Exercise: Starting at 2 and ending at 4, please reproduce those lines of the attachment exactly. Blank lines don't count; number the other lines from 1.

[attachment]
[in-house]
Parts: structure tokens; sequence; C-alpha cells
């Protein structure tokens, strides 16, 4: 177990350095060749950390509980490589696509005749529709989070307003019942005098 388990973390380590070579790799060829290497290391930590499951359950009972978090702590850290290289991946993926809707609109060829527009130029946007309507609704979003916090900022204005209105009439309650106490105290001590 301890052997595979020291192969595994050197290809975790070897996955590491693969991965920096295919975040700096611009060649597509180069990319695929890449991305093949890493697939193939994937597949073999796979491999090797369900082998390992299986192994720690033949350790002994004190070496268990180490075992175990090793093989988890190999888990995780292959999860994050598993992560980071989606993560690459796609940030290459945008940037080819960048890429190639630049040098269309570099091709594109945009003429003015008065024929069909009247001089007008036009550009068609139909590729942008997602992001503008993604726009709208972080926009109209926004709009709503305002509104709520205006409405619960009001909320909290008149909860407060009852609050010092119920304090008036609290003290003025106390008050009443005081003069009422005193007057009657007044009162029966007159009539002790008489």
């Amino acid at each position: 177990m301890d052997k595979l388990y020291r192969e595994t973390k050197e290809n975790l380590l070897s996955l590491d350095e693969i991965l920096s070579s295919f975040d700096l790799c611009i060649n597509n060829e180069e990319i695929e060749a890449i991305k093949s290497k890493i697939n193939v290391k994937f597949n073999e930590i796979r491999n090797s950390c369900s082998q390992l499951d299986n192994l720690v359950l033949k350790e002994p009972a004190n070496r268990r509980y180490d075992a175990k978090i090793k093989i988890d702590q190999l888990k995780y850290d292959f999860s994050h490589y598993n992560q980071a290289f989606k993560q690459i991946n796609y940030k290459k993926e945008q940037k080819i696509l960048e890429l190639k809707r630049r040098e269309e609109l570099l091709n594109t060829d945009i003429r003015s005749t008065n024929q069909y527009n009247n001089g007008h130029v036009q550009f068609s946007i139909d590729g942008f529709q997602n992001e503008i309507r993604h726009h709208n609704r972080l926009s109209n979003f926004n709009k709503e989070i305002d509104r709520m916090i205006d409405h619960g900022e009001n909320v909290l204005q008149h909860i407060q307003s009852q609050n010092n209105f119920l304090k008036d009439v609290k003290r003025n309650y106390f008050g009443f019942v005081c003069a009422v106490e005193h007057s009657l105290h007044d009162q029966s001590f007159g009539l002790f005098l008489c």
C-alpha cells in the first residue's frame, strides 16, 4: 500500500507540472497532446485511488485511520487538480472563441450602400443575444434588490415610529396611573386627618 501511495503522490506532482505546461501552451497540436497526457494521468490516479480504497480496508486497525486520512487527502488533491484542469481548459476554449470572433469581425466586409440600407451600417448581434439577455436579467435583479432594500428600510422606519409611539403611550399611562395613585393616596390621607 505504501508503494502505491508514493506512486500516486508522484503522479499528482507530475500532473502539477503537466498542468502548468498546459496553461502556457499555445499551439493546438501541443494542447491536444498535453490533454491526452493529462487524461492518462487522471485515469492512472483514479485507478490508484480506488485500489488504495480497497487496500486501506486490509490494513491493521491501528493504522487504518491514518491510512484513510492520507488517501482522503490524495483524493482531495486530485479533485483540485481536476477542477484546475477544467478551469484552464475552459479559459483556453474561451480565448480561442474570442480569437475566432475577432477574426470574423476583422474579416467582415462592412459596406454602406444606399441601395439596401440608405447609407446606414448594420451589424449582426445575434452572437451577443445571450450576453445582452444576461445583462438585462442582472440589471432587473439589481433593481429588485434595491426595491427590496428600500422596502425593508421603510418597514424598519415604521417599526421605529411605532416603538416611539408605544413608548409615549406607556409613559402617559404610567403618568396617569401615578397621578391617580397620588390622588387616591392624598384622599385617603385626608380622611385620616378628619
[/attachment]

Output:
Parts: structure tokens; sequence; C-alpha cells
């Protein structure tokens, strides 16, 4: 177990350095060749950390509980490589696509005749529709989070307003019942005098 388990973390380590070579790799060829290497290391930590499951359950009972978090702590850290290289991946993926809707609109060829527009130029946007309507609704979003916090900022204005209105009439309650106490105290001590 301890052997595979020291192969595994050197290809975790070897996955590491693969991965920096295919975040700096611009060649597509180069990319695929890449991305093949890493697939193939994937597949073999796979491999090797369900082998390992299986192994720690033949350790002994004190070496268990180490075992175990090793093989988890190999888990995780292959999860994050598993992560980071989606993560690459796609940030290459945008940037080819960048890429190639630049040098269309570099091709594109945009003429003015008065024929069909009247001089007008036009550009068609139909590729942008997602992001503008993604726009709208972080926009109209926004709009709503305002509104709520205006409405619960009001909320909290008149909860407060009852609050010092119920304090008036609290003290003025106390008050009443005081003069009422005193007057009657007044009162029966007159009539002790008489």
């Amino acid at each position: 177990m301890d052997k595979l388990y020291r192969e595994t973390k050197e290809n975790l380590l070897s996955l590491d350095e693969i991965l920096s070579s295919f975040d700096l790799c611009i060649n597509n060829e180069e990319i695929e060749a890449i991305k093949s290497k890493i697939n193939v290391k994937f597949n073999e930590i796979r491999n090797s950390c369900s082998q390992l499951d299986n192994l720690v359950l033949k350790e002994p009972a004190n070496r268990r509980y180490d075992a175990k978090i090793k093989i988890d702590q190999l888990k995780y850290d292959f999860s994050h490589y598993n992560q980071a290289f989606k993560q690459i991946n796609y940030k290459k993926e945008q940037k080819i696509l960048e890429l190639k809707r630049r040098e269309e609109l570099l091709n594109t060829d945009i003429r003015s005749t008065n024929q069909y527009n009247n001089g007008h130029v036009q550009f068609s946007i139909d590729g942008f529709q997602n992001e503008i309507r993604h726009h709208n609704r972080l926009s109209n979003f926004n709009k709503e989070i305002d509104r709520m916090i205006d409405h619960g900022e009001n909320v909290l204005q008149h909860i407060q307003s009852q609050n010092n209105f119920l304090k008036d009439v609290k003290r003025n309650y106390f008050g009443f019942v005081c003069a009422v106490e005193h007057s009657l105290h007044d009162q029966s001590f007159g009539l002790f005098l008489c």